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In the Shadow of Cairngorm
XXIX. Memorable Years

Some years stand out from others, and are remembered and talked of when the rest are forgotten. The world has its eras, nations have their epochs, and communities have their memorable years. "What are the events," says the Antiquary, "which leave the deepest impression on the common people? These were not such as resemble the gradual progress of a fertilising river, but the headlong and precipitous fury of some portentous flood. The eras by which the vulgar compute time have always reference to some period of fear and tribulation, and they date by a tempest, an earthquake, or burst of civil commotion." One of the memorable times that used to be spoken of in our parish was The Famine of King William (Gort Righ Uilleam). This famine was like "the seven bad years" of Egypt, for it lasted from 1695 to 1702, and was "very grievous" and "consumed the land." According to tradition, the condition of the people was very piteous. Each winter their straits became worse, till the poor were driven to eat the lichen from the rocks and the nettles from the church-yards. Lorimer says "many tenants died, and the lands lay unpossessed."

Another memorable year was The Pease Year, 1782 (Bliadhna-na-peasarach). It got this name from the fact that the people had to depend almost altogether on pease meal, imported from abroad.

The years 1814, 1815, 1816, were years of much distress. The crops almost entirely failed, and there was great destitution. Even in the low country there was scarcity, and people who went down to "the Laich," like Jacob’s sons to Egypt, to buy corn, returned empty. Sir James Grant did much in these hard times for the relief of his tenants. Meal was imported, and sold out at reduced rates from the Castle Grant granaries; while assistance was given freely to the poor. Seed con was also supplied. In 1816 prices of grain rose rapidly. In January wheat cost 52s 6d the quarter, in May it rose to 76s, in August to 82s, and in December to 103s. In June, 1817, it reached the extraordinary height of 111s 6d. The prices of other grain were correspondingly high. 1816 was the year of the Earthquake. One curious belief exists that several infants were on the occasion stricken with paralysis.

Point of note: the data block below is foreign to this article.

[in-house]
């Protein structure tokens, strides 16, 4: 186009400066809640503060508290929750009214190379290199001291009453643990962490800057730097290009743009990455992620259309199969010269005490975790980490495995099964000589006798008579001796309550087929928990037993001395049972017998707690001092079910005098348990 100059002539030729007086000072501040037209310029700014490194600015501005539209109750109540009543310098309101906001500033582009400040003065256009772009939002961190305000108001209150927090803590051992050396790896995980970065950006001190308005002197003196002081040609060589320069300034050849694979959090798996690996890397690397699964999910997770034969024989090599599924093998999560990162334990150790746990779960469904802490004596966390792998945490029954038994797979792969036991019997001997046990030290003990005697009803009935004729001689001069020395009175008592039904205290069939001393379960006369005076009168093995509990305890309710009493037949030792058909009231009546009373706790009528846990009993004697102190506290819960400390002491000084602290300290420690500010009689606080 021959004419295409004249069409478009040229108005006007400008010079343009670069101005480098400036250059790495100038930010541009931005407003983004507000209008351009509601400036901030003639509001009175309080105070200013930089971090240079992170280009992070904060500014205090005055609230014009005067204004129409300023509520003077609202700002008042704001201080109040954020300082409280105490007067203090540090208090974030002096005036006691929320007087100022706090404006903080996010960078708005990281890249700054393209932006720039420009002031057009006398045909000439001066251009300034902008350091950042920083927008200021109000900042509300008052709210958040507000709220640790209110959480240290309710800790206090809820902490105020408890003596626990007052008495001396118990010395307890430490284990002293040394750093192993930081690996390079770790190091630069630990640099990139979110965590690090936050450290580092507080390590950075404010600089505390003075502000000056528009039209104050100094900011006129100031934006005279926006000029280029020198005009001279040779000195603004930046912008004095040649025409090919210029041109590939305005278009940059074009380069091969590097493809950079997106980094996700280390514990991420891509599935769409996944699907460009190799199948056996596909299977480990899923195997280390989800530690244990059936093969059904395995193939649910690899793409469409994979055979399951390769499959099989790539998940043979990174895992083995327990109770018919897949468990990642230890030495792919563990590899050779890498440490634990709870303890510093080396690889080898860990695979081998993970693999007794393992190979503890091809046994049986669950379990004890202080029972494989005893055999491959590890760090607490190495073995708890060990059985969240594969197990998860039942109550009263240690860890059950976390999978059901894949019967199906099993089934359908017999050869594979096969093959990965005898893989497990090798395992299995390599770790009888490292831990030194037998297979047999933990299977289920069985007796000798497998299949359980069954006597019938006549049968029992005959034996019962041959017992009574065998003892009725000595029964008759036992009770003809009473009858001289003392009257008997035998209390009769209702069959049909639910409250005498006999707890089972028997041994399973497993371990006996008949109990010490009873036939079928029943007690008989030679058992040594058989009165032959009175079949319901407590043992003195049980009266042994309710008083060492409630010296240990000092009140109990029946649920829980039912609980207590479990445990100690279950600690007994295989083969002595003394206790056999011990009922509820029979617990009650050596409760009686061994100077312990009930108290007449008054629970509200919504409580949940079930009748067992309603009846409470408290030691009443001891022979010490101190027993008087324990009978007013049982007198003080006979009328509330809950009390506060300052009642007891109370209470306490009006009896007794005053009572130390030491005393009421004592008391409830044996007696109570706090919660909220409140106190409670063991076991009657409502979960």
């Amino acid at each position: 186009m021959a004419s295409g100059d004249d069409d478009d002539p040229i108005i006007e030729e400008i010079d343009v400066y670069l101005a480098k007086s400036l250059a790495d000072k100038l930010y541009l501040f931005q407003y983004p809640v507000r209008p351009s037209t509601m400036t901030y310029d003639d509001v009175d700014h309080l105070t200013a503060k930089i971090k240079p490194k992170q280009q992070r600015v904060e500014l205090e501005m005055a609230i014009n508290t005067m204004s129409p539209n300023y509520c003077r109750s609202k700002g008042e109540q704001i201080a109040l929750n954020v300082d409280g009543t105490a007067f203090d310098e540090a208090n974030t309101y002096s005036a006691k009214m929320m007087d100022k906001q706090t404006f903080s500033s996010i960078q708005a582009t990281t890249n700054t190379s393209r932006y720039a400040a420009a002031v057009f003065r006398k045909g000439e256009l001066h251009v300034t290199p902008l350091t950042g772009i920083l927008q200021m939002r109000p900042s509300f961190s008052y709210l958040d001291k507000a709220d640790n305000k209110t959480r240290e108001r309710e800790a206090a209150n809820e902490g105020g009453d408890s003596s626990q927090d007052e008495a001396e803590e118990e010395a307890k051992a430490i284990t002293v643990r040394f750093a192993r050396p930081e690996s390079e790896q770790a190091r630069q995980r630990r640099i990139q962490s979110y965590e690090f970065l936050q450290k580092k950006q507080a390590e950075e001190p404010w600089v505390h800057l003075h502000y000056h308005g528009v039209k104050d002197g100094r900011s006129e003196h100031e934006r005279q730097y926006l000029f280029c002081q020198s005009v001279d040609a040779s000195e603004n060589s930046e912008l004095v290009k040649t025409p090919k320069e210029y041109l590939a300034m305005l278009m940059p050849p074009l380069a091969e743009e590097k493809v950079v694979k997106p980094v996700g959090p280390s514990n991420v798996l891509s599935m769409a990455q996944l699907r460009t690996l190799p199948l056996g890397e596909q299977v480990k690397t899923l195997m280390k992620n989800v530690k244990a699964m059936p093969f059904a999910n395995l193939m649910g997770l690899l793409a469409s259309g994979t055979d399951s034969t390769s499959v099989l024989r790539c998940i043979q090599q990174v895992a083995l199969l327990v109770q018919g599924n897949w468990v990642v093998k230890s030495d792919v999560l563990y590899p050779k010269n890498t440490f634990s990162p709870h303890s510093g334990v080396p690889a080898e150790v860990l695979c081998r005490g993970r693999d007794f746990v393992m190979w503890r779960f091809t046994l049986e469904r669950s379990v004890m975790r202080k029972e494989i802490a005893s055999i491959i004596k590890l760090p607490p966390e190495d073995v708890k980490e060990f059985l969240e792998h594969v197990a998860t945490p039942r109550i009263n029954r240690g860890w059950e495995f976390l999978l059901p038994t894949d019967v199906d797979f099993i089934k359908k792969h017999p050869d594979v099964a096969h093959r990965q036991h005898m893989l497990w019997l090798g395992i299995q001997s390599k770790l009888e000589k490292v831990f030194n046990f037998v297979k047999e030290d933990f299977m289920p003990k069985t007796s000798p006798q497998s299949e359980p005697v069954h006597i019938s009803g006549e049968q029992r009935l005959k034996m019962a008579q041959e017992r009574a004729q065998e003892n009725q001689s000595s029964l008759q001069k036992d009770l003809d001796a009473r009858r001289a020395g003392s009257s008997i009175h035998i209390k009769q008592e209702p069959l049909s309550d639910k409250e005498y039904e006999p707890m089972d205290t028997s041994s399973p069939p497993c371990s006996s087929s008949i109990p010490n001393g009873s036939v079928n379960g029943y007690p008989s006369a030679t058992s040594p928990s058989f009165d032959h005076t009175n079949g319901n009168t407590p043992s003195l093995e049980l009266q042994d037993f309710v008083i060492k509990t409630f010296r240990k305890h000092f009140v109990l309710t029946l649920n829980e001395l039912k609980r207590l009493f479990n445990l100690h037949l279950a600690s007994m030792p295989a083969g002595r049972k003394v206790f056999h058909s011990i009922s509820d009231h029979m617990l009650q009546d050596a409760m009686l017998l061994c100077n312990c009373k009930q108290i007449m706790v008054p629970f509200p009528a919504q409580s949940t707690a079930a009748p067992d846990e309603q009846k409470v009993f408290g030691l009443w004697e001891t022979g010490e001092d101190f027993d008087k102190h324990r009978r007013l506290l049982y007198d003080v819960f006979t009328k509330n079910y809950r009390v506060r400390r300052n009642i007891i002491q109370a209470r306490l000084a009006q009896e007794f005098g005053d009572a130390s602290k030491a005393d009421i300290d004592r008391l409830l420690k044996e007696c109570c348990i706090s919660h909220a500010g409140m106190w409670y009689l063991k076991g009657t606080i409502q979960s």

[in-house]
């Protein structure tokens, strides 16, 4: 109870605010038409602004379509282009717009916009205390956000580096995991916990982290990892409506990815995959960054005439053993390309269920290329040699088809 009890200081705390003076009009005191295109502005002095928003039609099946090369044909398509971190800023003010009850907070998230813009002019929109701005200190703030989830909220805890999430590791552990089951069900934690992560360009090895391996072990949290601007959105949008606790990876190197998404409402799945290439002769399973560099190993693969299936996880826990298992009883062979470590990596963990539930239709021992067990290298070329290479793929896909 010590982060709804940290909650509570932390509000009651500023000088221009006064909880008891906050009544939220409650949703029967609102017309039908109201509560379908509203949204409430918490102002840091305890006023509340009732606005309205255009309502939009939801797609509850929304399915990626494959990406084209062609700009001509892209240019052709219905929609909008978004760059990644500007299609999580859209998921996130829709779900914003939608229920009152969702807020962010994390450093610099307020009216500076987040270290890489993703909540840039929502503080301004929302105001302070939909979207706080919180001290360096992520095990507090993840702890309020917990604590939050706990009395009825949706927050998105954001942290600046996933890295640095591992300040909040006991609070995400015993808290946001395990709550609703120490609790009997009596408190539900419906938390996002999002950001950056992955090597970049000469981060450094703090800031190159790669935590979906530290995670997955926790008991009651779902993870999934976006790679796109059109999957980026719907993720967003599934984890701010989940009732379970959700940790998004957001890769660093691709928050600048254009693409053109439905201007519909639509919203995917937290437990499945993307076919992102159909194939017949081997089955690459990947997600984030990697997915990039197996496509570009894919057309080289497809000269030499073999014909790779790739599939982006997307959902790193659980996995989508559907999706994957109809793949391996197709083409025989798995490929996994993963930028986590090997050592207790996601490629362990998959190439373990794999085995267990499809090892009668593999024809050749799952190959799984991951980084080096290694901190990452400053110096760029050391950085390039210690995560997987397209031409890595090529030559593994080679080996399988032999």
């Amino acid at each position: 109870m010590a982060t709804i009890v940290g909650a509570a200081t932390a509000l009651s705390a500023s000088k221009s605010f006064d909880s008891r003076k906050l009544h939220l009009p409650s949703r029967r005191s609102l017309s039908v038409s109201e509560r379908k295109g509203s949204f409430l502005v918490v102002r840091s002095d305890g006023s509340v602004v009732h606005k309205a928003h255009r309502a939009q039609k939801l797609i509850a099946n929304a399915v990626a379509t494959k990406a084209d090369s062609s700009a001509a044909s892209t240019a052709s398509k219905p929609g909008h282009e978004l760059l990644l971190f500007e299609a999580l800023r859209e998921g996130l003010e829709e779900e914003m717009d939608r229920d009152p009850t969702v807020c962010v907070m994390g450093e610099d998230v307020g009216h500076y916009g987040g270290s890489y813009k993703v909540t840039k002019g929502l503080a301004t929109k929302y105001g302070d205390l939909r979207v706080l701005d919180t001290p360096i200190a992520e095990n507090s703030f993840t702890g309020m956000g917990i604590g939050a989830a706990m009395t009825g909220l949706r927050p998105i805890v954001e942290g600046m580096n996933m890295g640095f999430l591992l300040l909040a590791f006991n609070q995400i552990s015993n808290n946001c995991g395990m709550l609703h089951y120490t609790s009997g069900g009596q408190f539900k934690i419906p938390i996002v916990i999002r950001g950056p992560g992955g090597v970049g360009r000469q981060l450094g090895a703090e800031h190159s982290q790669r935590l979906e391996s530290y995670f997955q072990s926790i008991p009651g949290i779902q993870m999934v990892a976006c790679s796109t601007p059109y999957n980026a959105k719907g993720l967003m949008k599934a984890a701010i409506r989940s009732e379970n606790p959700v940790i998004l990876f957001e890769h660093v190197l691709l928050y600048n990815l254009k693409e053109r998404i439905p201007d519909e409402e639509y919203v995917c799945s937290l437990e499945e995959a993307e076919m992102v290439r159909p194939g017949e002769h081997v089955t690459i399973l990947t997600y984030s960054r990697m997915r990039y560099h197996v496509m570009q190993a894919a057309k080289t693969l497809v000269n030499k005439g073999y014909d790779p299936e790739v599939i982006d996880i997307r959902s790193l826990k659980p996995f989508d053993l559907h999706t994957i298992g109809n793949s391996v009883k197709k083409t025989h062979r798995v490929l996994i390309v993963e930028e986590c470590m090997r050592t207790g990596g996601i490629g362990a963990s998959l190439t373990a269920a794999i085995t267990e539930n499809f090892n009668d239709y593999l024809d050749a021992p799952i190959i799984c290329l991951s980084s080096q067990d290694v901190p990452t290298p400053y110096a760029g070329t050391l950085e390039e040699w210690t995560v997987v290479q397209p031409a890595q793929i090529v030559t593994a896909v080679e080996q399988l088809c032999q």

The year 1826 was memorable as the year of The Short Crop (Bliadhna-bharr-ghoirid). There bad been a sharp storm in November, followed by intense and prolonged frost. On old new year's day there was a thaw. Then drought set in. Month after month passed and no rain fell. The grass was burnt up, and the corn was so short and stunted that in many cases it could not be cut, but had to be plucked up. The story is told of Charlie Fraser, Boat of Garten, a noted character, that when he had thrashed the few sheaves brought into the barn, he was heard to say—"There you are again, and there’s no more of ye than when ye went out!" Some more recent remarkable years were 1863, when there was a remarkable frost on St Swithin’s day, 15th July; 1865, when there was one of the longest and heaviest snow storms since 1795, the snow lying on the ground from two to three feet deep, and lasting from December to the end of March, interrupting all labour, and causing much privation to man and beast; 1872, which was the wettest year on record. The early promise was good. Never was there prospect of richer crops, but disappointment came. The harvest failed. It might be said, with Shakespeare:-

"The ox bath, therefore, stretched his yoke in vain;
The ploughman lost his sweat; and the green corn
Hath rotted ere his youth attained a beard."